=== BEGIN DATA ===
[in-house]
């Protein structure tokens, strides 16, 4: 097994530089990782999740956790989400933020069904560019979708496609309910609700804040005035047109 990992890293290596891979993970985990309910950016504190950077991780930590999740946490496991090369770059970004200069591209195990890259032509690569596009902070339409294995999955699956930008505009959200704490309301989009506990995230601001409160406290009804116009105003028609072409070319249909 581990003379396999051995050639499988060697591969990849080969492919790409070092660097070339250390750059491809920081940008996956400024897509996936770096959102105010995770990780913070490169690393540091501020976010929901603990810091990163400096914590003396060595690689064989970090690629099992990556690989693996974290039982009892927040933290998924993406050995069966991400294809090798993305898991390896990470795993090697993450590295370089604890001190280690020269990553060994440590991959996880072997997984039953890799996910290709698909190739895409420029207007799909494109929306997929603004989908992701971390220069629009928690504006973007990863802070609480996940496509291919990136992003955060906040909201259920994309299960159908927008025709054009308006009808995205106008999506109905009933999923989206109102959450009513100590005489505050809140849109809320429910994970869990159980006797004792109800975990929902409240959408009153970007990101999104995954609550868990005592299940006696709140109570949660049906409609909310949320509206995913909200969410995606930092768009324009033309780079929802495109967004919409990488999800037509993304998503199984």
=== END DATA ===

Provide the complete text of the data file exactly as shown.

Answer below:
[in-house]
């Protein structure tokens, strides 16, 4: 097994530089990782999740956790989400933020069904560019979708496609309910609700804040005035047109 990992890293290596891979993970985990309910950016504190950077991780930590999740946490496991090369770059970004200069591209195990890259032509690569596009902070339409294995999955699956930008505009959200704490309301989009506990995230601001409160406290009804116009105003028609072409070319249909 581990003379396999051995050639499988060697591969990849080969492919790409070092660097070339250390750059491809920081940008996956400024897509996936770096959102105010995770990780913070490169690393540091501020976010929901603990810091990163400096914590003396060595690689064989970090690629099992990556690989693996974290039982009892927040933290998924993406050995069966991400294809090798993305898991390896990470795993090697993450590295370089604890001190280690020269990553060994440590991959996880072997997984039953890799996910290709698909190739895409420029207007799909494109929306997929603004989908992701971390220069629009928690504006973007990863802070609480996940496509291919990136992003955060906040909201259920994309299960159908927008025709054009308006009808995205106008999506109905009933999923989206109102959450009513100590005489505050809140849109809320429910994970869990159980006797004792109800975990929902409240959408009153970007990101999104995954609550868990005592299940006696709140109570949660049906409609909310949320509206995913909200969410995606930092768009324009033309780079929802495109967004919409990488999800037509993304998503199984």